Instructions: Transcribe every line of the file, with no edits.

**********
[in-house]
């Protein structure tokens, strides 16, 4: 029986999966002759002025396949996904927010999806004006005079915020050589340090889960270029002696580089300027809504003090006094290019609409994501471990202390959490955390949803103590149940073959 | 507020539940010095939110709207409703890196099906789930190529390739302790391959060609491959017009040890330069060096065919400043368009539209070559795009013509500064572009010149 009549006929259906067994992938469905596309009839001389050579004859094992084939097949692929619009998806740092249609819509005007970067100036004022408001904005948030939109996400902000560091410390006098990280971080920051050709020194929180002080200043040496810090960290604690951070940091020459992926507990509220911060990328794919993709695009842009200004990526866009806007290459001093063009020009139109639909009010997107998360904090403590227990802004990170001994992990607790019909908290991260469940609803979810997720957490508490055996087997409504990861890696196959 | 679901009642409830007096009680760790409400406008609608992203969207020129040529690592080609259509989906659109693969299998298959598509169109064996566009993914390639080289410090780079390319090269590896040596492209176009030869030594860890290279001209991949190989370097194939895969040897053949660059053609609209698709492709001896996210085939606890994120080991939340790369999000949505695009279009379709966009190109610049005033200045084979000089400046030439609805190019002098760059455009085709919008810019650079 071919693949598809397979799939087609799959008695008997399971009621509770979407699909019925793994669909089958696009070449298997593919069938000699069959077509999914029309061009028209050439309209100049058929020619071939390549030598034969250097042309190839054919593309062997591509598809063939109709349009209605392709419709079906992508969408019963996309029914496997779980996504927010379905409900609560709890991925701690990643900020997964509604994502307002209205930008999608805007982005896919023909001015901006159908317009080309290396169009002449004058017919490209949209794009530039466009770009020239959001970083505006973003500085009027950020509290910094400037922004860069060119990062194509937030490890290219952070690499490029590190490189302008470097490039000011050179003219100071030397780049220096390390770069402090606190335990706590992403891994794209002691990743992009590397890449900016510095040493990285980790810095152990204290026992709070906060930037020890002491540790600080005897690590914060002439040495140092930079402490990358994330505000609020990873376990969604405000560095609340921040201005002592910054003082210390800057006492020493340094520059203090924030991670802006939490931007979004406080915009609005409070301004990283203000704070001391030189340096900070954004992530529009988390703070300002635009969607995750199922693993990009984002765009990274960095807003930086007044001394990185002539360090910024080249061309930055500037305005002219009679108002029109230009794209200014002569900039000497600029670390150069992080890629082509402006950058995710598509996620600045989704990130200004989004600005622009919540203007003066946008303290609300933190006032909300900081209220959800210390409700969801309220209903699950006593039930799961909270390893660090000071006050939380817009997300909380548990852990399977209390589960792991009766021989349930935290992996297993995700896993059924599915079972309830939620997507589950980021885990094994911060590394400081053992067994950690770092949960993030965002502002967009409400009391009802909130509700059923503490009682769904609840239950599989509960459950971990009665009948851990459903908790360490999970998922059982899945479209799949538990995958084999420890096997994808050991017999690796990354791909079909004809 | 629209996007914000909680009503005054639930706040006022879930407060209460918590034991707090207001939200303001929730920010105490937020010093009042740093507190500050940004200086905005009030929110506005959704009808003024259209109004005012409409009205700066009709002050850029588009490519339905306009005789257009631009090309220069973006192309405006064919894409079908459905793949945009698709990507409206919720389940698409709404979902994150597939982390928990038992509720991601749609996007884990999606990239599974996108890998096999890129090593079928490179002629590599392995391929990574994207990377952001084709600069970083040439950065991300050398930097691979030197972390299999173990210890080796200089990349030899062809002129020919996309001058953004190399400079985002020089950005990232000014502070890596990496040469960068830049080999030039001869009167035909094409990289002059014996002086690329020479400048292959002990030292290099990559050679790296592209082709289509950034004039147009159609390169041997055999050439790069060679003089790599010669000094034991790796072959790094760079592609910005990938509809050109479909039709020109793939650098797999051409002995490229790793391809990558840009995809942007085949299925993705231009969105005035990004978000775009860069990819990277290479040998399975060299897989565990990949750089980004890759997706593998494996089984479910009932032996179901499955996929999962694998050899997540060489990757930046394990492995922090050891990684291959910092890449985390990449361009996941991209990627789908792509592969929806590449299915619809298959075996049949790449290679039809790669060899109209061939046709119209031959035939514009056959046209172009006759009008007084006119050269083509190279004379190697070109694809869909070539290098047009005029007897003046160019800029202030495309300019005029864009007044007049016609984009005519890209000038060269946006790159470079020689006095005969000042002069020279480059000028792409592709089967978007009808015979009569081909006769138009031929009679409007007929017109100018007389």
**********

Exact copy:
[in-house]
């Protein structure tokens, strides 16, 4: 029986999966002759002025396949996904927010999806004006005079915020050589340090889960270029002696580089300027809504003090006094290019609409994501471990202390959490955390949803103590149940073959 | 507020539940010095939110709207409703890196099906789930190529390739302790391959060609491959017009040890330069060096065919400043368009539209070559795009013509500064572009010149 009549006929259906067994992938469905596309009839001389050579004859094992084939097949692929619009998806740092249609819509005007970067100036004022408001904005948030939109996400902000560091410390006098990280971080920051050709020194929180002080200043040496810090960290604690951070940091020459992926507990509220911060990328794919993709695009842009200004990526866009806007290459001093063009020009139109639909009010997107998360904090403590227990802004990170001994992990607790019909908290991260469940609803979810997720957490508490055996087997409504990861890696196959 | 679901009642409830007096009680760790409400406008609608992203969207020129040529690592080609259509989906659109693969299998298959598509169109064996566009993914390639080289410090780079390319090269590896040596492209176009030869030594860890290279001209991949190989370097194939895969040897053949660059053609609209698709492709001896996210085939606890994120080991939340790369999000949505695009279009379709966009190109610049005033200045084979000089400046030439609805190019002098760059455009085709919008810019650079 071919693949598809397979799939087609799959008695008997399971009621509770979407699909019925793994669909089958696009070449298997593919069938000699069959077509999914029309061009028209050439309209100049058929020619071939390549030598034969250097042309190839054919593309062997591509598809063939109709349009209605392709419709079906992508969408019963996309029914496997779980996504927010379905409900609560709890991925701690990643900020997964509604994502307002209205930008999608805007982005896919023909001015901006159908317009080309290396169009002449004058017919490209949209794009530039466009770009020239959001970083505006973003500085009027950020509290910094400037922004860069060119990062194509937030490890290219952070690499490029590190490189302008470097490039000011050179003219100071030397780049220096390390770069402090606190335990706590992403891994794209002691990743992009590397890449900016510095040493990285980790810095152990204290026992709070906060930037020890002491540790600080005897690590914060002439040495140092930079402490990358994330505000609020990873376990969604405000560095609340921040201005002592910054003082210390800057006492020493340094520059203090924030991670802006939490931007979004406080915009609005409070301004990283203000704070001391030189340096900070954004992530529009988390703070300002635009969607995750199922693993990009984002765009990274960095807003930086007044001394990185002539360090910024080249061309930055500037305005002219009679108002029109230009794209200014002569900039000497600029670390150069992080890629082509402006950058995710598509996620600045989704990130200004989004600005622009919540203007003066946008303290609300933190006032909300900081209220959800210390409700969801309220209903699950006593039930799961909270390893660090000071006050939380817009997300909380548990852990399977209390589960792991009766021989349930935290992996297993995700896993059924599915079972309830939620997507589950980021885990094994911060590394400081053992067994950690770092949960993030965002502002967009409400009391009802909130509700059923503490009682769904609840239950599989509960459950971990009665009948851990459903908790360490999970998922059982899945479209799949538990995958084999420890096997994808050991017999690796990354791909079909004809 | 629209996007914000909680009503005054639930706040006022879930407060209460918590034991707090207001939200303001929730920010105490937020010093009042740093507190500050940004200086905005009030929110506005959704009808003024259209109004005012409409009205700066009709002050850029588009490519339905306009005789257009631009090309220069973006192309405006064919894409079908459905793949945009698709990507409206919720389940698409709404979902994150597939982390928990038992509720991601749609996007884990999606990239599974996108890998096999890129090593079928490179002629590599392995391929990574994207990377952001084709600069970083040439950065991300050398930097691979030197972390299999173990210890080796200089990349030899062809002129020919996309001058953004190399400079985002020089950005990232000014502070890596990496040469960068830049080999030039001869009167035909094409990289002059014996002086690329020479400048292959002990030292290099990559050679790296592209082709289509950034004039147009159609390169041997055999050439790069060679003089790599010669000094034991790796072959790094760079592609910005990938509809050109479909039709020109793939650098797999051409002995490229790793391809990558840009995809942007085949299925993705231009969105005035990004978000775009860069990819990277290479040998399975060299897989565990990949750089980004890759997706593998494996089984479910009932032996179901499955996929999962694998050899997540060489990757930046394990492995922090050891990684291959910092890449985390990449361009996941991209990627789908792509592969929806590449299915619809298959075996049949790449290679039809790669060899109209061939046709119209031959035939514009056959046209172009006759009008007084006119050269083509190279004379190697070109694809869909070539290098047009005029007897003046160019800029202030495309300019005029864009007044007049016609984009005519890209000038060269946006790159470079020689006095005969000042002069020279480059000028792409592709089967978007009808015979009569081909006769138009031929009679409007007929017109100018007389």